Is it true that a giant cat in Wisconsin saved the life of its owner by giving her the Heimlich maneuver?

You see, this is the way rumors get started. I believe you are talking about Amy Jung of Sturgeon Bay, Wis., who is not a candidate for the Republican presidential nomination. However, the story about Pudding, her 21-pound cat, has gone viral since it was first reported by Samantha Hernandez in The Door County Advocate.

Jung adopted Pudding from the local Humane Society. Just a few hours after the cat joined the family, his new mistress suffered a seizure while sleeping. According to Jung, Pudding sat on her chest in an attempt to wake her, hit her face with his paw, bit her nose until she was aroused and then ran to her son’s room to summon help.

Wow, where can I find a similar 21-pound cat to monitor my health in the late-night hours?

I would suggest that we reserve judgment on this story until we see if Pudding jumps on top of sleeping people and bites their noses even when they are not in imminent danger.
Your nation is in a very bad way. We badly need clarity, clear understanding. And that is the way a leading “journalist” burned up the first 215 words of her most recent column. She ended with Romney’s dog “tied” to the roof of the car, a remarkable switch from “strapped,” the misleading term she has used in more than thirty columns.

People died because of those Wounded Knee “legends.” People are dead all over the world because of the way Collins and her colleagues clowned with earth tones and many other legends during their war against Gore. Your lizard brain is telling you that this year's sequel can’t be wrong. Your lizard brain is saying that Lady Collins should be creating this legend.

As always, your lizard brain is wrong. But hooray for Hollywood! Tomorrow, we’ll tell you why, shouting, “That’s a wrap!”

Tomorrow: Why are we all so clueless?


  1. I don't see the big mystery regarding Seamus. He defecated all over the roof of the car. Not a sign of a happy animal. And in any case, pet owners near universally condemn the notion of a 12 hour interstate drive with your pet on the car roof. The thought is abhorrent for most any human with a conscience.

    1. In the future, there will be a machine that can look into the window of one's soul. Until then, we'll go with Collins.

    2. It was reported the carrier had a windshield so this mode of travel is no different from a dog in the back of a pickup truck.

    3. Nor is it the case the wind causes diarrhea. Diarrhea is an intestinal disease.

      However, an ugly aspect of Collins's fictionalized "reporting" is that it encourages AnonymousFeb 27, 2012 07:16 AM to believe something negative about a political adversary. This commenter is displaying the same psychology as birthers.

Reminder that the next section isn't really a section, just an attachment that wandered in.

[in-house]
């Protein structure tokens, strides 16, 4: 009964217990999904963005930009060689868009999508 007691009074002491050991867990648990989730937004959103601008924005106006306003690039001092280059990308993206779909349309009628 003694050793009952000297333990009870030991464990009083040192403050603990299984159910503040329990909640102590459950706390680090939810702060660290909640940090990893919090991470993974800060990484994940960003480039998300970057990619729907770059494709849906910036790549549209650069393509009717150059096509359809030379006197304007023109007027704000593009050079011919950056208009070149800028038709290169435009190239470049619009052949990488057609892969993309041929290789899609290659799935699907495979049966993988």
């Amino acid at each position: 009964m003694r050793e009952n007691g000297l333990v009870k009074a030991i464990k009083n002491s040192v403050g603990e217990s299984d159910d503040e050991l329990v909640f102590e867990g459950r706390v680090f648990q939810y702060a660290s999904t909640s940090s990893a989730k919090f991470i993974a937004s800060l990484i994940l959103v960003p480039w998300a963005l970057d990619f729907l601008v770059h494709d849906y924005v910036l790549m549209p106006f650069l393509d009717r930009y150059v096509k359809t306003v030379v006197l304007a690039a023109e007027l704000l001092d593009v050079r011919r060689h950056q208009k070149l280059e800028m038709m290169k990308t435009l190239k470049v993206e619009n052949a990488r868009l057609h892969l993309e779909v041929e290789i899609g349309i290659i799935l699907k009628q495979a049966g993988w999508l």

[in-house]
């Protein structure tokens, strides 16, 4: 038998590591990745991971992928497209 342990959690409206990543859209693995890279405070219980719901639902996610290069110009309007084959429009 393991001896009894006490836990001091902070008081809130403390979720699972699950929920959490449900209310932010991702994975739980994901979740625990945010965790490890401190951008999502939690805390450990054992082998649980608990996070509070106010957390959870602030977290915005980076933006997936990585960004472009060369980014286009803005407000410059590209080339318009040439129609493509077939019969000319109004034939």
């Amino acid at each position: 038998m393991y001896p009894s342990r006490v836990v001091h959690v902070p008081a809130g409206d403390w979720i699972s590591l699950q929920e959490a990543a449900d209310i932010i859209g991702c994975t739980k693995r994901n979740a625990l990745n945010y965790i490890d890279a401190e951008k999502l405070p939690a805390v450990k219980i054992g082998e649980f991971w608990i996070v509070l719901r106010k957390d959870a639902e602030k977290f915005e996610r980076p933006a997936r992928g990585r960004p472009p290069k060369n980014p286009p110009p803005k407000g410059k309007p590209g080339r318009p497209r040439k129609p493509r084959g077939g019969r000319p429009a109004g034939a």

4. I fully agree with David-in-CA.

      [It can happen!]

      "Romney said, in 2008, that Seamus enjoyed riding in his carrier up on the roof of the family car, that he would scramble up into his suite unbidden."

      This must enter the canon of inconvenient facts.

    5. Nobody said the wind causes diarrhea. You just made that up.

      Diarrhea, dear David in Cal, is also created by extreme stress and anxiety. Severe diarrhea, such as the dog had by the Romneys' own account, is also lifethreatening by dehydration.

      One last point. Irish setters are among the most high-strung and anxious dog breeds there are.

    6. "Seamus enjoyed riding in his carrier up on the roof of the family car, that he would scramble up into his suite unbidden."

      But here's gryfalcon, coming to the rescue of the life-threatened and high-strung! Give it a break. Like Collins, you know nothing.

  2. I have to disagree with the comparison between old time reporters and today's "reporters."
    I have traveled throughout the West for 40 some tears, and the old time news reports were much more entertaining (and probably more carefully researched) than what we get today.
    By that, I mean the reporters fudged the facts because they didn't like them, not because they never bothered to check them in the first place.
    In Tombstone, for example the Epitaph supported the Republican Earps again the Democrat cowboys, while the Nugget was pro cowboy. The results were two wildly differing stories about the same event.

  3. Here: Romney once rescued a dog and a some people.

    It’s a story that’s not often told. Mitt Romney at his family’s summer home in Wolfeboro, N.H. on the shores of Lake Winnipesaukee whisking into the night on a Jet Ski with two of his sons to rescue a drowning family of four, their two friends, and their dog.


  4. The sheer hatred knowingly fostered by Collins is beyond all understanding.